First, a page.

Black currant seed oil supplementation of mothers enhances IFN-γ and suppresses IL-4 production in breast milk
Article first published online: 27 AUG 2013
© 2013 John Wiley & Sons A/S. Published by John Wiley & Sons Ltd
Pediatric Allergy and Immunology
Volume 24, Issue 6, pages 562–566, September 2013
How to Cite
Black currant seed oil supplementation of mothers enhances IFN-γ and suppresses IL-4 production in breast milk. Pediatr Allergy Immunol 2013: 24: 562–566., , , , , , , .
- Issue published online: 27 AUG 2013
- Article first published online: 27 AUG 2013
- Manuscript Accepted: 1 JUL 2013
- Ministry of Agriculture and Forestry of Finland
- Finnish Allergy Research Foundation
- Finnish Society of Allergology and Immunology
- Turku University Foundation
- Finnish Dermatological Society
- Finnish Medical Society Duodecim of Turku Region
- EVO- Government Grant of the Turku University Hospital
- atopic dermatitis;
- breast milk;
- fatty acids;
The first year of infancy is crucial for the development of atopic immune response. Inadequate early Th1 and Treg responses and increased production of Th2 cytokines are associated with atopy. Breast milk contains several immunomodulatory cytokines and other factors that might influence the maturation of the infant's immune system. We assessed the cytokines in breast milk of mother of newborn infants and their associations with black currant seed oil (BCSO) supplementation during pregnancy, mother's atopic status and the development of infant's atopic dermatitis.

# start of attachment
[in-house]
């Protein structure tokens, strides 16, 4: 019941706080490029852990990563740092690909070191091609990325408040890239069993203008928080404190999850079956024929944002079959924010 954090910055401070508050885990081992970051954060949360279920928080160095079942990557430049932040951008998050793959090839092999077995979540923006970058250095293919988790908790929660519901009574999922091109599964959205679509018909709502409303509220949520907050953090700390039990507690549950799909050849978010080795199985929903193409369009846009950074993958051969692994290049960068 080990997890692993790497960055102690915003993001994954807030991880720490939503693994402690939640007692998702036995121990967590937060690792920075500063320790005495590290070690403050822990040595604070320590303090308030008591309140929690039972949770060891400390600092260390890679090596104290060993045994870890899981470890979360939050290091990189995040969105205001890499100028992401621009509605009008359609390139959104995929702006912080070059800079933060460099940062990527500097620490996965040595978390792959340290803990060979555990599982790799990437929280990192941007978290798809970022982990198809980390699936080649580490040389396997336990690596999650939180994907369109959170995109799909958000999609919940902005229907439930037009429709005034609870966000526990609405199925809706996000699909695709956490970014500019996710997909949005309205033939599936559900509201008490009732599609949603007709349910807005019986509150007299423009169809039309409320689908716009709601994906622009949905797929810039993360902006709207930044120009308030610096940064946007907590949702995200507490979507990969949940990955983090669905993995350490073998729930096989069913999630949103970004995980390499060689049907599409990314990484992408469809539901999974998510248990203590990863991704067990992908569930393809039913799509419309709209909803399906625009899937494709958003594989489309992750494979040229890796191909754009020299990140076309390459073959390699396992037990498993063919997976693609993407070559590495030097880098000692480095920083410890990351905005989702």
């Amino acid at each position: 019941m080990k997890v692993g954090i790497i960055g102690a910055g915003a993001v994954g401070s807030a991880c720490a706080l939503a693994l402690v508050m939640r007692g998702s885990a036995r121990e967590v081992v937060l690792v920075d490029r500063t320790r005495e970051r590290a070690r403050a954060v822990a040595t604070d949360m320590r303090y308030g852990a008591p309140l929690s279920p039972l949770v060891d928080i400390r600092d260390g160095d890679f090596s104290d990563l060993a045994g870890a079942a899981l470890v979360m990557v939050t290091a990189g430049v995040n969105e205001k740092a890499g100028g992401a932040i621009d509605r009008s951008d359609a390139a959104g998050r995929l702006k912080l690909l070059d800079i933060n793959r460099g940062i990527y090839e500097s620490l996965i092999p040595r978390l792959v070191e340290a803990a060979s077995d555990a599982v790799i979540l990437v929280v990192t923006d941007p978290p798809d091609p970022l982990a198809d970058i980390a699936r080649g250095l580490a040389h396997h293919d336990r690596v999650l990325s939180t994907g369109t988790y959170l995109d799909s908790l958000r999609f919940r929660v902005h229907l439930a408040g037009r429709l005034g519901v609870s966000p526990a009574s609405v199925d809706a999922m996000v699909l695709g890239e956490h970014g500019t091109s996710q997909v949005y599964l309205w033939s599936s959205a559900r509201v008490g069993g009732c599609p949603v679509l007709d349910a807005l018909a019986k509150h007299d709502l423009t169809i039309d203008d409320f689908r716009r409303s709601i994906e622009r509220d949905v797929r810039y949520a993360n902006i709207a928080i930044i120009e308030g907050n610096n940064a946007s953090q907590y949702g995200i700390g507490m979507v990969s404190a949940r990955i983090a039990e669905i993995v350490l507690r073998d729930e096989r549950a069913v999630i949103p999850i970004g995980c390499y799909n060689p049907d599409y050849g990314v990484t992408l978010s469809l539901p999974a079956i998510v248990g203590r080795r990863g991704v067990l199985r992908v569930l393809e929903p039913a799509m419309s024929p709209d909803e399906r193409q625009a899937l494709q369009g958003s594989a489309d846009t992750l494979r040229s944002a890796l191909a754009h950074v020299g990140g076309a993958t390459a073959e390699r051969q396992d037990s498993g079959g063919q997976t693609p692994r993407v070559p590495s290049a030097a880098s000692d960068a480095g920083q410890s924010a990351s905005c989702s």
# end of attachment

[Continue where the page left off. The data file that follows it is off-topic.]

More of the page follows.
Mothers and infants from an intervention study by black currant seed oil (n = 31) or olive oil as placebo (n = 30) were included in the study. Breast milk samples were collected during the first 3 months of breastfeeding. Breast milk levels of IL-4, IL-5, IL-10, IL-12, IFN-γ and TNF were measured by Luminex technology.
BCSO intervention group had decreased level of IL-4 (p = 0.044) and elevated level of IFN-γ (p = 0.014) in breast milk as compared to olive oil group. No significant differences were observed in IL-5, IL-10, IL-12 and TNF levels between the BCSO and olive oil groups. Mothers who had atopic dermatitis had significantly decreased levels of IL-10 (p = 0.044) in breast milk. Breast milk of the mothers of the children who developed atopic dermatitis had lower levels of IFN-γ (p = 0.039) as compared to the breast milk of the mothers of the children without dermatitis.
Dietary intervention with BCSO had immunomodulatory effects on breast milk cytokine production towards Th2 to Th1 immunodeviation.